The Cost of a Bad Hire (and How You Can Avoid Making One)

It’s no secret that making a bad hire is one of the more significant fears hiring managers and the organizations they serve posses. But just how damaging can it be? How much does it really cost your business? How much does it hurt your career if you’re the one responsible for making it? 

In short, the answer is probably much more than you think, and, while there’s never a good time for a bad hire, today’s candidate-driven market can make those costs count double.

In this blog, we’ll share some insights and statistics behind the costs of a bad hire and tips on how you can ensure you avoid making one.

Costs Associated with Bad Hires

Few realize just how expensive and far-reaching the effects of a bad hire can be on an organization. Jörgen Sundberg, CEO of Link Humans, argues that the cost of recruiting, hiring, and onboarding a new employee can be as much as $240,000

While that figure may appear steep, and there’s, of course, a level of variance involved depending on the position, experience level, and other circumstances, analysts from Brandon Hall Group explain that the costs of a bad hire extend far beyond initial hiring expenses and ripple throughout an organization. These costs include:

  • Lost customers.
  • Disruption to incomplete projects.
  • Negative impact on team performance.
  • Damaged employer brand.
  • Outplacement service.
  • Potential litigation fees. 

Perhaps even more troubling than the quantifiable financial metrics is that half of all new hires (yes, even management and executive-level) fail within 18 months. There are two very telling observations about this data. First (and most obvious), you essentially have a fifty-fifty shot of choosing a candidate that doesn’t self-destruct and cost you a considerable amount of money, which is hardly encouraging if you’re the hiring manager. 

Secondly, the “18 months” isn’t an insignificant part of the statistic. Bad hires don’t always politely identify themselves as such hours into their first day; it can take a year and a half to prove themselves as such. 

If you’ve made several hires in the past months or several months, there’s still a potential (even if you don’t know it) that they will end up being inadequate for their role. We stress this point not to make the whole effort seem pointless, but rather to make it clear just how important everything you do before you make a hire is. 

Tips to Avoid Making a Bad Hire

Assess your job description

Beginning your search for a new hiring effort with the right job description is a critical first step. Too often, job descriptions are unclear, inaccurate, and ineffective, leading to unqualified or misqualified candidates being funneled towards your business (and maybe even getting themselves hired!).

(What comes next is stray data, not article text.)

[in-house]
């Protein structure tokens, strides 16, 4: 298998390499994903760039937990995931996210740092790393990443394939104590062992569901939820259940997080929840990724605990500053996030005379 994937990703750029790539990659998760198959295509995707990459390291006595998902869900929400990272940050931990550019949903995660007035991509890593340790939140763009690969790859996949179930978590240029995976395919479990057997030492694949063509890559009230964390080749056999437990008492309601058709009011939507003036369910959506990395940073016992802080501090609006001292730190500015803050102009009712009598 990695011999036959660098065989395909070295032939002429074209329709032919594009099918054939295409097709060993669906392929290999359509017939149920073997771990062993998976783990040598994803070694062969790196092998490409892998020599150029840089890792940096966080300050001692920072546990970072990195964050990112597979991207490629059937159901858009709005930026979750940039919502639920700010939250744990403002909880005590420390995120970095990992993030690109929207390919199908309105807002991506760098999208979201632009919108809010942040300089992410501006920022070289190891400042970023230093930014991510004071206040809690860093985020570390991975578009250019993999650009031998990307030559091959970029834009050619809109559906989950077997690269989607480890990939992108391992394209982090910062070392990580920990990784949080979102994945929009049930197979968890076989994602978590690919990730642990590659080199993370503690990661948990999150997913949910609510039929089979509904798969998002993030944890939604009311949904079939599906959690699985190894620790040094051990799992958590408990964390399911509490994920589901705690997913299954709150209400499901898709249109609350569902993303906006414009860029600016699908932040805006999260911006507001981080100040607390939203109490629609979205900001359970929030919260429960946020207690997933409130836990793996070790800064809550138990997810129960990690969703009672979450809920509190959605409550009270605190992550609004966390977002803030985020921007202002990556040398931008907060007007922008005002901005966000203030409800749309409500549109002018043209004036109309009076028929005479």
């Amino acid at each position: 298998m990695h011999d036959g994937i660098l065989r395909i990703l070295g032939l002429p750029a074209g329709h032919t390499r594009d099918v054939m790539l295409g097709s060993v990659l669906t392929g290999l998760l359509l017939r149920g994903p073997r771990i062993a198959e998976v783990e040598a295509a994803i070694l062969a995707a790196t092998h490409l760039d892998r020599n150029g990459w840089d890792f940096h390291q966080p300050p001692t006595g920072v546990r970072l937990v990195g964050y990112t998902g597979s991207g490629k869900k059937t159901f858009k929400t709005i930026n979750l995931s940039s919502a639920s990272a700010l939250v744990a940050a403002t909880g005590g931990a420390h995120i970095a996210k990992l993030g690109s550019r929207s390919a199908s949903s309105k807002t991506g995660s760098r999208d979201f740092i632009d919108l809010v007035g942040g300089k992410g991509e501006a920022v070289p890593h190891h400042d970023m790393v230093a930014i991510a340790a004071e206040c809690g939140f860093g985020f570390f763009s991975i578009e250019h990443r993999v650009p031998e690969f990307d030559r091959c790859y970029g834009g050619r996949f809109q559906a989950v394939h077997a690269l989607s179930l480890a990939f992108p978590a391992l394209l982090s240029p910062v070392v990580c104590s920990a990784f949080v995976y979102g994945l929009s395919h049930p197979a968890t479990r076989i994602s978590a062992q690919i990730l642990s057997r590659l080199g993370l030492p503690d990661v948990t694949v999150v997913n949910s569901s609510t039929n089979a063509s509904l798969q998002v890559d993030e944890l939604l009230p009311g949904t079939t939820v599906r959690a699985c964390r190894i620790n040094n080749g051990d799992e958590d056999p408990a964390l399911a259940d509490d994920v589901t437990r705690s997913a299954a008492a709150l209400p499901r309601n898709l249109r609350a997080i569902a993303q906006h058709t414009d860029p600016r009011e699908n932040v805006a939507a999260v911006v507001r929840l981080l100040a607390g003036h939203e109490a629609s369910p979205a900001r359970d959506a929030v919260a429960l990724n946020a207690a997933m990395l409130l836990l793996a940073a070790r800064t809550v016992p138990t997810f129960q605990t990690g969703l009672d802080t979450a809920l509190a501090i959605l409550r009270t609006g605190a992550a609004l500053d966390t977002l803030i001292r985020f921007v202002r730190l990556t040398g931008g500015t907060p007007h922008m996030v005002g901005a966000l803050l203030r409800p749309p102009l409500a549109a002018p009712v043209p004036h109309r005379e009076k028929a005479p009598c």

Make sure your job descriptions represent the actual role as much as possible. Take time assessing the position as it relates to your specific organization; don’t merely copy and paste another posting with the same job title. Spend time with other team members and department heads related to the position and gather feedback to craft a more fitting description. 

Though it may seem obvious and reasonably simple to achieve, this step is nonetheless vital to maximizing the likelihood of getting the right candidates through your doors. 

Standardize the interview process

Recent studies have shown that 69% of companies, when they made a bad hire, did so based on a flawed interview process, and that organizations that lack a standardized interviewing process are five times more likely to make a bad hire than those that don’t.

If you’re able to attract quality candidates for a particular position, the last thing you want is an unorganized, incongruous, and complicated interview process muddling your chances of properly identifying the ideal hire. 

Plan out each stage of your interview process, from screening interviews to final interviews, and clarify what each stage should ideally achieve and design your process accordingly. Standardizing the questions you place in front of each candidate instead of an a la carte inspired free for all helps you to adequately compare and contrast interviewees from one another. 

Partner with a specialized staffing firm

There are few resources available to organizations that can help cut down on bad hires more than specialized staffing firms. The years of industry experience and expansive networks of committed, qualified professionals available to recruiters allows them to pinpoint the exact requirements of a specific position and source candidates who are an ideal fit. 

Struggling to make the timely, quality hires your business needs to thrive? US Tech Solutions is here to help. Get in touch with us today to learn how our extensive network of proven candidates and experience across multiple industries can help you overcome whatever hiring challenge your organization is facing.

46 thoughts on “The Cost of a Bad Hire (and How You Can Avoid Making One)

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